It doesn't take a recession to bring on the boss bashing. It's the national pastime, and leave it to the tube to reflect that reality.
Television shows often portrayed bosses as ranging from bumbling idiots or frightening evildoers. Well before Michael Scott took over "The Office," Dick van Dyke's 1960s series had Dick working for the most self-centered and self-serving boss of all time, Alan Brady.
And who can forget Tony Soprano's way of getting rid of bad employees? Sadistic Ralphie Cifaretto was bludgeoned to death and hacked up into pieces. Tony suffocated his own heir apparent and nephew, Christopher, after suspecting he might turn on Tony.
But the current batch of bad bosses on TV might be the biggest concentration we've seen in quite a while.
Here are our choices for bosses you love to hate.
Wilhelmina Slater: ‘Ugly Betty’
Former model and upwardly mobile Mode mag exec Wilhelmina Slater treats her employees like something she scrapes off her Manolo Blahniks after a walk at the dog park.
Willie's all about pushing herself up the social and economic ladder, and if that means crunching folks in the process, then it's all part of the journey. She saves her best bad behavior for her employees, however.
She continually degrades her former assistant Marc, riding him like a little donkey. She dupes him into being part of her schemes, then jabs him whenever she can.
At best, Wilhelmina barely recognizes some of her employees, like Marc's scheming ally, Amanda. "Amanda, Amanda," Wilhelmina says to the almost invisible-to-her receptionist. "It is Amanda, isn't it?"
And when the queen of mean needed someone to bear a baby for her after stealing her dead fiance Bradford Meade's sperm, she looked no farther than her employee roster for a surrogate.
Montgomery Burns: ‘The Simpsons’
You can't have a list of bad bosses without including Mr. Burns, the bane of Springfield. Sure, he's had his diabolic plots, like blocking out the sun so that everyone would have to rely on nuclear power from his plant.
But it's what he has done to his employees that puts him at the top of any bad boss survey.
Mr. Burns has been monitoring his employees on closed circuit TV before that became a hit among real employers. He carefully tracks their every move — but that doesn't mean he remembers their names. It's a running gag that Mr. Burns keeps forgetting Homer's name no matter how many encounters he's had with his employee.
Ah, Mr. Burns, who gave that rousing speech to his employees, "Compadres, it is imperative that we crush the freedom fighters before the start of the rainy season. And remember, a shiny new donkey for whoever brings me the head of Colonel Montoya. ... And by that, I mean it is time for the worker of the week award!"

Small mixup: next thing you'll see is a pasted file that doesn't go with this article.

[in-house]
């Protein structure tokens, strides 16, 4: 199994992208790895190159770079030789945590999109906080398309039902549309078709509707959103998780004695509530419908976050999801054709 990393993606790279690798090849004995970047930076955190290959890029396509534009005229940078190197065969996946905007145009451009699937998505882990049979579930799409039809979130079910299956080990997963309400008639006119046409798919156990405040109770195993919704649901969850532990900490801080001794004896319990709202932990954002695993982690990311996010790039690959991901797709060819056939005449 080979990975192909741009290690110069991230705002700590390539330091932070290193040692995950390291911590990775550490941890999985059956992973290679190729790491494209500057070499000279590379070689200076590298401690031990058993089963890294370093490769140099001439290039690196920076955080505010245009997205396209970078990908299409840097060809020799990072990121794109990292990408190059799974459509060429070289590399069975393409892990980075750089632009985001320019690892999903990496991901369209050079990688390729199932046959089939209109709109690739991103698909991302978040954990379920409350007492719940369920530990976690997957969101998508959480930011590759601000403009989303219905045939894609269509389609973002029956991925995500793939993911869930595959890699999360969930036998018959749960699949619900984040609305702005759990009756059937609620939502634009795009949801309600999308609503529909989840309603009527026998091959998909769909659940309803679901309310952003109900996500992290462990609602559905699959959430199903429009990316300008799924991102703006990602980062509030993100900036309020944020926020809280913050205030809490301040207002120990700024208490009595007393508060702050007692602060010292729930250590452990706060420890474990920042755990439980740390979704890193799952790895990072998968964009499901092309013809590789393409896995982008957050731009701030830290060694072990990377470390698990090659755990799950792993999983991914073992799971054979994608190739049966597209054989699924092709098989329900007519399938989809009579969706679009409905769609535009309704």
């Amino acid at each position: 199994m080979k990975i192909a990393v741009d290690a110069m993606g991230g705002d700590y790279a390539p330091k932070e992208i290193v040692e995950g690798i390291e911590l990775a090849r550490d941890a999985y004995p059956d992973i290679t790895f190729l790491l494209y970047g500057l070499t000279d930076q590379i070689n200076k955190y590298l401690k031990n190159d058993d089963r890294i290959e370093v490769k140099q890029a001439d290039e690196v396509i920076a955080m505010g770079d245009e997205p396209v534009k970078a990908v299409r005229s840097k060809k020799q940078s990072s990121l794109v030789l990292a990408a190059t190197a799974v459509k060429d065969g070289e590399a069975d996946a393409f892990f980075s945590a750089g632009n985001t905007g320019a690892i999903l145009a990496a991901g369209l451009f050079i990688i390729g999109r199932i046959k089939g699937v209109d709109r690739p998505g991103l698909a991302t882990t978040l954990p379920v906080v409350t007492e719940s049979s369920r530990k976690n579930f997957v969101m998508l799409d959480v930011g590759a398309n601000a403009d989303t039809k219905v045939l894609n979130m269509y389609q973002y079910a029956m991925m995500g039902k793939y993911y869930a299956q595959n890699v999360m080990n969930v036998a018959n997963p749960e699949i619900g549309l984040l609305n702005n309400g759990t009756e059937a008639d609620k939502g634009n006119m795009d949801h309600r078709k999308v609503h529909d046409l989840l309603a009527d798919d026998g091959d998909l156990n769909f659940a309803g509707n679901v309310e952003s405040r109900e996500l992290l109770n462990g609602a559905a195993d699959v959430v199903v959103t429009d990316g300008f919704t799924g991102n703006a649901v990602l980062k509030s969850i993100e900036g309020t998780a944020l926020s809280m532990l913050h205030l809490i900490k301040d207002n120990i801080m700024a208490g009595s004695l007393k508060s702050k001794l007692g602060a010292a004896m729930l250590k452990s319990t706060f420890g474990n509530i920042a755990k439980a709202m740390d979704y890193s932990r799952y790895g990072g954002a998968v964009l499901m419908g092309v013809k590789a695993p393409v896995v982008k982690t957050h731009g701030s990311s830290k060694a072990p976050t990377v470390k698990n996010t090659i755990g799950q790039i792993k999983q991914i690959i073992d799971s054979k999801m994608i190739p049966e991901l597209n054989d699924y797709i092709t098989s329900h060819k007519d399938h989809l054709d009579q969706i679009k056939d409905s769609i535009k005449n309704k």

Waylon Smithers suffers the indignities of being a lackey to Mr. Burns, although he does seem to like the job. Some employees never learn.
Michael Scott: ‘The Office’
As long as we're going for the obvious choices, let's kick in the man who cherishes his World's Best Boss mug: Michael Scott.
Michael believes he's a beloved boss, a man who puts the fun into coming into work every day. He's got his soft side, but that's mainly on the top of his head. Michael has tried to submarine the career of adorable Jim Halpert on more than several occasions.
But Jim's not the only one to feel the sting of Michael's incompetence. Michael regularly makes cringe-worthy sexual remarks to women in the office and doesn't seem to grasp the concept of racism. He's even asked a Latino employee if he'd like to be called something less offensive than Mexican.
Michael gave employee Meredith a birthday card that read, "Let's hope the only downsizing this year is that someone downsizes your age." Zings on so many levels.
And never forget that his favorite game is "That's what she said,' the double-entendre comeback that works for almost any Michael Scott exchange. From "My mother is coming" (That's what she said) to "Why did you get one so big?" (That's what she said.)
Even academic classes and seminars in management techniques use Michael Scott as an example of what not to do.
Gregory House: ‘House’
He's brilliant, and always makes us feel like we're sitting with the sarcastic smart kids at the back of the room.
But as a boss?
That's just like playing verbal Russian roulette. You know you're going to get slaughtered, it's just a matter of when your turn comes up.
House has his doctors invade his patients' homes and privacy. They routinely break into homes to discover some dark secret that will lead to the proper diagnosis — although in truth it generally just sends them down another blind alleyway.
He manipulates people in bizarre mental chess games, wondering which buttons to push that will knock them off the board. He tests theories and procedures that come close to killing his patients just so he can come in like some Munchausen by Proxy guy and save the day. He loves badgering his team by hitting far too close to home.
Mr. Ehlert: ‘The Middle’
Mr. Ehlert owns the car dealership where the beleaguered Frankie Heck works in order to have some money for things like food, clothing and shelter for her family.